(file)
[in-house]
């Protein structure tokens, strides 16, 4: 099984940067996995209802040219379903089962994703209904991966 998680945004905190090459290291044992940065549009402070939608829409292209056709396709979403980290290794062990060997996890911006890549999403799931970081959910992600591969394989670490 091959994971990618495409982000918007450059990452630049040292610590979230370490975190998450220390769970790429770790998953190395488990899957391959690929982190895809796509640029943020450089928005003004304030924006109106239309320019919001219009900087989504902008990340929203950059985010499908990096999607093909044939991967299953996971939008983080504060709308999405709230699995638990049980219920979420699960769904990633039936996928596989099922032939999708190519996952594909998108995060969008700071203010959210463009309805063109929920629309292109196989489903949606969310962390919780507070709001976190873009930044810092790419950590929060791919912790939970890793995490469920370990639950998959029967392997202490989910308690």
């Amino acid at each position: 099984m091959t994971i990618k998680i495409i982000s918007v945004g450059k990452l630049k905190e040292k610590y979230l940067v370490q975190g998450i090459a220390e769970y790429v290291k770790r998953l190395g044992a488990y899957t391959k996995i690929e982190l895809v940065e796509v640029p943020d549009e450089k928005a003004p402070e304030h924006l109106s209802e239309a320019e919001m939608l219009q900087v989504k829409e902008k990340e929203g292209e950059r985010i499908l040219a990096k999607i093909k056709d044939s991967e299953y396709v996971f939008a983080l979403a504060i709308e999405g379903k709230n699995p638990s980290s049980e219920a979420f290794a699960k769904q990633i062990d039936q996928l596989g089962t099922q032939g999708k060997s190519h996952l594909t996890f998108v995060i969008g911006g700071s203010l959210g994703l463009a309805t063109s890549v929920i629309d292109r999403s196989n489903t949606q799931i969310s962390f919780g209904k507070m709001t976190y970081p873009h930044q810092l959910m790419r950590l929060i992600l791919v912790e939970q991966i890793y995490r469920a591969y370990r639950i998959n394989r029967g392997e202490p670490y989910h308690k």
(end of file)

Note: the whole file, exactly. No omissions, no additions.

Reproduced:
[in-house]
């Protein structure tokens, strides 16, 4: 099984940067996995209802040219379903089962994703209904991966 998680945004905190090459290291044992940065549009402070939608829409292209056709396709979403980290290794062990060997996890911006890549999403799931970081959910992600591969394989670490 091959994971990618495409982000918007450059990452630049040292610590979230370490975190998450220390769970790429770790998953190395488990899957391959690929982190895809796509640029943020450089928005003004304030924006109106239309320019919001219009900087989504902008990340929203950059985010499908990096999607093909044939991967299953996971939008983080504060709308999405709230699995638990049980219920979420699960769904990633039936996928596989099922032939999708190519996952594909998108995060969008700071203010959210463009309805063109929920629309292109196989489903949606969310962390919780507070709001976190873009930044810092790419950590929060791919912790939970890793995490469920370990639950998959029967392997202490989910308690």
């Amino acid at each position: 099984m091959t994971i990618k998680i495409i982000s918007v945004g450059k990452l630049k905190e040292k610590y979230l940067v370490q975190g998450i090459a220390e769970y790429v290291k770790r998953l190395g044992a488990y899957t391959k996995i690929e982190l895809v940065e796509v640029p943020d549009e450089k928005a003004p402070e304030h924006l109106s209802e239309a320019e919001m939608l219009q900087v989504k829409e902008k990340e929203g292209e950059r985010i499908l040219a990096k999607i093909k056709d044939s991967e299953y396709v996971f939008a983080l979403a504060i709308e999405g379903k709230n699995p638990s980290s049980e219920a979420f290794a699960k769904q990633i062990d039936q996928l596989g089962t099922q032939g999708k060997s190519h996952l594909t996890f998108v995060i969008g911006g700071s203010l959210g994703l463009a309805t063109s890549v929920i629309d292109r999403s196989n489903t949606q799931i969310s962390f919780g209904k507070m709001t976190y970081p873009h930044q810092l959910m790419r950590l929060i992600l791919v912790e939970q991966i890793y995490r469920a591969y370990r639950i998959n394989r029967g392997e202490p670490y989910h308690k």